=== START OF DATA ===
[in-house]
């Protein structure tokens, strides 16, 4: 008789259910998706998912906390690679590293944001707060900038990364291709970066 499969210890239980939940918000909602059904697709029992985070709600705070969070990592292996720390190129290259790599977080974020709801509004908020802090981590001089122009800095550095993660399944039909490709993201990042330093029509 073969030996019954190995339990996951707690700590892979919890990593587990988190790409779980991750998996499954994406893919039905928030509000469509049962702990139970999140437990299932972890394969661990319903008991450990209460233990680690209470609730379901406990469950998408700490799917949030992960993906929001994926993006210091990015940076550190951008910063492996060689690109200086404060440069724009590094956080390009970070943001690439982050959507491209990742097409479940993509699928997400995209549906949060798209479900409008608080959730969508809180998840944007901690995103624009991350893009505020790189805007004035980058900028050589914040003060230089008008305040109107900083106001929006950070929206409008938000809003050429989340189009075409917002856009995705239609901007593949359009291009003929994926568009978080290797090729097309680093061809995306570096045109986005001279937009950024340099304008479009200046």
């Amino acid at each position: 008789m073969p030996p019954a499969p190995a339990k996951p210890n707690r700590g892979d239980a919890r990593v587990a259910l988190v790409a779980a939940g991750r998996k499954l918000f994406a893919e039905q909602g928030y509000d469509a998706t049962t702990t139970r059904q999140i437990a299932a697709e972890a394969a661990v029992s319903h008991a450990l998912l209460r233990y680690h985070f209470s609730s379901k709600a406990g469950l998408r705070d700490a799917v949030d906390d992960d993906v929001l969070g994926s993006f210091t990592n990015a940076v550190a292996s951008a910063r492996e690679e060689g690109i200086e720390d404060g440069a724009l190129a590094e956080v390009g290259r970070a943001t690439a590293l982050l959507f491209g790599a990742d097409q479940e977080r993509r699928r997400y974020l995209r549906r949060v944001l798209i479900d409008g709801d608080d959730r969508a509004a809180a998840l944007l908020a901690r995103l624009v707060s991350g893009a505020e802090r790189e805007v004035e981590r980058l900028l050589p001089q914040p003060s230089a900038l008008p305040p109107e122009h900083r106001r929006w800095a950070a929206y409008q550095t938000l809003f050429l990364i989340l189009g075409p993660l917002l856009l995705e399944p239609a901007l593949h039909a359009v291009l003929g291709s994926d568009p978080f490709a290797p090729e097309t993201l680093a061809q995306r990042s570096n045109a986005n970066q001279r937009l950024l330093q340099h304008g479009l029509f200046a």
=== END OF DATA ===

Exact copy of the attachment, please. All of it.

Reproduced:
[in-house]
């Protein structure tokens, strides 16, 4: 008789259910998706998912906390690679590293944001707060900038990364291709970066 499969210890239980939940918000909602059904697709029992985070709600705070969070990592292996720390190129290259790599977080974020709801509004908020802090981590001089122009800095550095993660399944039909490709993201990042330093029509 073969030996019954190995339990996951707690700590892979919890990593587990988190790409779980991750998996499954994406893919039905928030509000469509049962702990139970999140437990299932972890394969661990319903008991450990209460233990680690209470609730379901406990469950998408700490799917949030992960993906929001994926993006210091990015940076550190951008910063492996060689690109200086404060440069724009590094956080390009970070943001690439982050959507491209990742097409479940993509699928997400995209549906949060798209479900409008608080959730969508809180998840944007901690995103624009991350893009505020790189805007004035980058900028050589914040003060230089008008305040109107900083106001929006950070929206409008938000809003050429989340189009075409917002856009995705239609901007593949359009291009003929994926568009978080290797090729097309680093061809995306570096045109986005001279937009950024340099304008479009200046």
């Amino acid at each position: 008789m073969p030996p019954a499969p190995a339990k996951p210890n707690r700590g892979d239980a919890r990593v587990a259910l988190v790409a779980a939940g991750r998996k499954l918000f994406a893919e039905q909602g928030y509000d469509a998706t049962t702990t139970r059904q999140i437990a299932a697709e972890a394969a661990v029992s319903h008991a450990l998912l209460r233990y680690h985070f209470s609730s379901k709600a406990g469950l998408r705070d700490a799917v949030d906390d992960d993906v929001l969070g994926s993006f210091t990592n990015a940076v550190a292996s951008a910063r492996e690679e060689g690109i200086e720390d404060g440069a724009l190129a590094e956080v390009g290259r970070a943001t690439a590293l982050l959507f491209g790599a990742d097409q479940e977080r993509r699928r997400y974020l995209r549906r949060v944001l798209i479900d409008g709801d608080d959730r969508a509004a809180a998840l944007l908020a901690r995103l624009v707060s991350g893009a505020e802090r790189e805007v004035e981590r980058l900028l050589p001089q914040p003060s230089a900038l008008p305040p109107e122009h900083r106001r929006w800095a950070a929206y409008q550095t938000l809003f050429l990364i989340l189009g075409p993660l917002l856009l995705e399944p239609a901007l593949h039909a359009v291009l003929g291709s994926d568009p978080f490709a290797p090729e097309t993201l680093a061809q995306r990042s570096n045109a986005n970066q001279r937009l950024l330093q340099h304008g479009l029509f200046a």